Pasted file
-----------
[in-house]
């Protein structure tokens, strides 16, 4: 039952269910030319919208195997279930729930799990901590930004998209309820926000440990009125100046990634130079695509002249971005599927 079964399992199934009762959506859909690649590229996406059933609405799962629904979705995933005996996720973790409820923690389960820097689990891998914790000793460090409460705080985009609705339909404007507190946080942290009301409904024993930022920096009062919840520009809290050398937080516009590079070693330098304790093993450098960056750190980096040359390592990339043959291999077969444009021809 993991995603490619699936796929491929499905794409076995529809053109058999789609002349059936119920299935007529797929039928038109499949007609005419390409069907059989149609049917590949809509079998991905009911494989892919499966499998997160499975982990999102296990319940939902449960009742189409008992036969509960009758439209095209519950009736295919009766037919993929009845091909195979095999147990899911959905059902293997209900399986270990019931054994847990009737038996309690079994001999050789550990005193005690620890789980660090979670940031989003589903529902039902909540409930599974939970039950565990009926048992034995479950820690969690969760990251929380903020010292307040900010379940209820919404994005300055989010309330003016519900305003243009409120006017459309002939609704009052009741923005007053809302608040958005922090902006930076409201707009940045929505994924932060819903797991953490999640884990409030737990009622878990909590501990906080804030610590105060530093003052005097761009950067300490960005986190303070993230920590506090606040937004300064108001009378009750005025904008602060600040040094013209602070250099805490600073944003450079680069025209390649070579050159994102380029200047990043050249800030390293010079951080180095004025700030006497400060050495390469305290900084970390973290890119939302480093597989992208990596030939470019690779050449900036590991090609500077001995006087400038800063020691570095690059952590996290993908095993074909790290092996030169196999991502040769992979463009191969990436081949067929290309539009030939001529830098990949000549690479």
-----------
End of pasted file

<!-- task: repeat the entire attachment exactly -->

[in-house]
């Protein structure tokens, strides 16, 4: 039952269910030319919208195997279930729930799990901590930004998209309820926000440990009125100046990634130079695509002249971005599927 079964399992199934009762959506859909690649590229996406059933609405799962629904979705995933005996996720973790409820923690389960820097689990891998914790000793460090409460705080985009609705339909404007507190946080942290009301409904024993930022920096009062919840520009809290050398937080516009590079070693330098304790093993450098960056750190980096040359390592990339043959291999077969444009021809 993991995603490619699936796929491929499905794409076995529809053109058999789609002349059936119920299935007529797929039928038109499949007609005419390409069907059989149609049917590949809509079998991905009911494989892919499966499998997160499975982990999102296990319940939902449960009742189409008992036969509960009758439209095209519950009736295919009766037919993929009845091909195979095999147990899911959905059902293997209900399986270990019931054994847990009737038996309690079994001999050789550990005193005690620890789980660090979670940031989003589903529902039902909540409930599974939970039950565990009926048992034995479950820690969690969760990251929380903020010292307040900010379940209820919404994005300055989010309330003016519900305003243009409120006017459309002939609704009052009741923005007053809302608040958005922090902006930076409201707009940045929505994924932060819903797991953490999640884990409030737990009622878990909590501990906080804030610590105060530093003052005097761009950067300490960005986190303070993230920590506090606040937004300064108001009378009750005025904008602060600040040094013209602070250099805490600073944003450079680069025209390649070579050159994102380029200047990043050249800030390293010079951080180095004025700030006497400060050495390469305290900084970390973290890119939302480093597989992208990596030939470019690779050449900036590991090609500077001995006087400038800063020691570095690059952590996290993908095993074909790290092996030169196999991502040769992979463009191969990436081949067929290309539009030939001529830098990949000549690479």